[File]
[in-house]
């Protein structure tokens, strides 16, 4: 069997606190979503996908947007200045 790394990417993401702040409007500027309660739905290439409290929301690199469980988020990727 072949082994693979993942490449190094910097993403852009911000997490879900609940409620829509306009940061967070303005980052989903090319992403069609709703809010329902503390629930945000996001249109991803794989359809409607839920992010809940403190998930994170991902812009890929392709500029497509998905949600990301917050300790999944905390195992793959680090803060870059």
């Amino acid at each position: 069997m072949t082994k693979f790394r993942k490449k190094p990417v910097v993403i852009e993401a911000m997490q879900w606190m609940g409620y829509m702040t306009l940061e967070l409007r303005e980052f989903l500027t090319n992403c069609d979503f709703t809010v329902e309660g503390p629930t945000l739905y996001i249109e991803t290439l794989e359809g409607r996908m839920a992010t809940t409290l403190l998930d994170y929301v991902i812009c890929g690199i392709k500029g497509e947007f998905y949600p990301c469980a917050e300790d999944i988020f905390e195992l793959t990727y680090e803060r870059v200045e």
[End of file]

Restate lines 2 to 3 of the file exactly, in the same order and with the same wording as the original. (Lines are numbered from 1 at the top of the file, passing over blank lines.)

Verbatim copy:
């Protein structure tokens, strides 16, 4: 069997606190979503996908947007200045 790394990417993401702040409007500027309660739905290439409290929301690199469980988020990727 072949082994693979993942490449190094910097993403852009911000997490879900609940409620829509306009940061967070303005980052989903090319992403069609709703809010329902503390629930945000996001249109991803794989359809409607839920992010809940403190998930994170991902812009890929392709500029497509998905949600990301917050300790999944905390195992793959680090803060870059």
């Amino acid at each position: 069997m072949t082994k693979f790394r993942k490449k190094p990417v910097v993403i852009e993401a911000m997490q879900w606190m609940g409620y829509m702040t306009l940061e967070l409007r303005e980052f989903l500027t090319n992403c069609d979503f709703t809010v329902e309660g503390p629930t945000l739905y996001i249109e991803t290439l794989e359809g409607r996908m839920a992010t809940t409290l403190l998930d994170y929301v991902i812009c890929g690199i392709k500029g497509e947007f998905y949600p990301c469980a917050e300790d999944i988020f905390e195992l793959t990727y680090e803060r870059v200045e």